Texas Court Weighs in on Service Requirement in Recent Case Involving Business Dispute
Mar 3, 2023
Austin, TX (Law Firm Newswire) July 29, 2021 – One of the many important procedural requirements when bringing a lawsuit after a Texas business dispute is serving the other party. The service requirement is intended to ensure that the other party is on notice about the claim to respond adequately. Not only is service critical to the other party’s rights, but it also ensures the orderly processing of claims in front of the court.
Recently, the Court of Appeals for the Fifth District of Texas issued an opinion in a business dispute case discussing the service requirement. In that case, the defendant company appealed a default judgment that was entered against it after the company failed to respond to the plaintiff company’s allegations. A default judgment is when the court enters judgment in a party’s favor when the other party does not respond to a lawsuit.
The case involves a rental agreement for commercial property. WWLC leased property to Miraki. The lease term was five years and provided for increasing rent, from $4,400 to $5,400 over the term of the lease. About two years into the lease, Miraki stopped paying rent. Miraki ceased rent payments after he claimed that WWLC failed to make necessary repairs to the property. WWLC evicted Miraki. In response, Miraki sued WWLC for breach of lease, fraud, and violations of the Texas Deceptive Trade Practices Act.
Miraki hired a process server to serve the owner of WWLC. The process server tried to serve the owner five times; however, he was unsuccessful. Miraki then obtained an order for substituted service by attaching a copy of the petition and citation to the front door of the owner of WWLC’s home. The owner never responded, and the court eventually entered a judgment in Miraki’s favor for $382,543.26 in actual damages, $738,771.60 in punitive damages, and $30,000 in attorney fees.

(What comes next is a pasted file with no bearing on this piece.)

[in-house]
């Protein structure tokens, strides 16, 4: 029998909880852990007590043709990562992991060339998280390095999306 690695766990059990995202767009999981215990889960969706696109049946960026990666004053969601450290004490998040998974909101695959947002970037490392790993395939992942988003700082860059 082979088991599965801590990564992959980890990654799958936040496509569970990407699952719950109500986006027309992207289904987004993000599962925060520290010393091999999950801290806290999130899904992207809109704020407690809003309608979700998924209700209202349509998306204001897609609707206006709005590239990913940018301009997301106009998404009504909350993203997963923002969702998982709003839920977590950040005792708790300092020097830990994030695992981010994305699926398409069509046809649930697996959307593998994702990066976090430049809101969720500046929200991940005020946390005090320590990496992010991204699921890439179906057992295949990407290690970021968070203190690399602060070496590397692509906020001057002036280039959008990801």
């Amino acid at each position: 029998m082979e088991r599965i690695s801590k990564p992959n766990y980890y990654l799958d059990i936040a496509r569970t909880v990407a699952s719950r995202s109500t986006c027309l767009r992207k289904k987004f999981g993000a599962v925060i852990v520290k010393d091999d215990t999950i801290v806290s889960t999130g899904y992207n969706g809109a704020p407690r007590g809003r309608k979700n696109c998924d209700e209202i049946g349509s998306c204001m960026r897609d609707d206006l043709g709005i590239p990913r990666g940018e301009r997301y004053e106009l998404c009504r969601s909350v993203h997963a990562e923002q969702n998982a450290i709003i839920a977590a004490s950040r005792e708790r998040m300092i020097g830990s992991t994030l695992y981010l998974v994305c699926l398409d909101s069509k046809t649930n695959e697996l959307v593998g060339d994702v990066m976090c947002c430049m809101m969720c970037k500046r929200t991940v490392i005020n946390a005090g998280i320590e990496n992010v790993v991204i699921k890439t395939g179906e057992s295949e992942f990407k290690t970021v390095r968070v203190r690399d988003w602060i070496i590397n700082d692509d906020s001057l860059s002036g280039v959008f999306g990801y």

Miraki never attempted to serve WWLC through its registered agent, HPZ International. WWLC identified HPZ International, Inc. as its registered agent in name-change and assumed name documents filed with the Secretary of State in 2011. Through these filings, a previous company, WLC Investment, L.P., changed its name to WWLC, and WWLC adopted WLC Investment, L.P. as an assumed name. Under Texas law, these filings needed to be made by HPZ. The owner of WWLC signed on behalf of HPZ but failed to clarify her position in that company. Subsequently, HPZ forfeited its charter in January of 2016.
A month after WWLC learned of the default judgment, the owner of WWLC sought to vacate the default judgment. The trial court rejected WWLC’s claims, noting the defect in the WWLC/HPZ arrangement, and found that the service was not defective on this basis. WWLC then appealed.
On appeal, the court noted that “service on a limited partnership may be made on its general partner or registered agent.” Here, the court found that the evidence suggested that the owner of WWLC was both the general partner and the registered agent of WWLC. Because the owner of WWLC testified to being the “owner,” she was a party against whom service could be made. Accordingly, the court held that service was appropriate in this case.
Austin business law attorney Gregory W. Jordan explains, “While accomplishing service in some cases is straightforward, that is certainly not always the case. Often parties are eager to get their lawsuit underway and attempt to serve the other party quickly. However, especially in business disputes, Texas law provides strict rules on which individuals can be served and how service must be accomplished. Thus, rushing to serve any point-of-contact can result in unnecessary delay down the road.”
At the Law Offices of Gregory D. Jordan, Attorney Jordan represents businesses in all types of Texas contractual disputes and other business-related issues. Attorney Jordan has over 30 years of relevant experience helping businesses confront the legal issues they face throughout Travis County and Central Texas. Contact the Law Offices of Gregory D. Jordan at http://www.theaustintriallawyer.com/.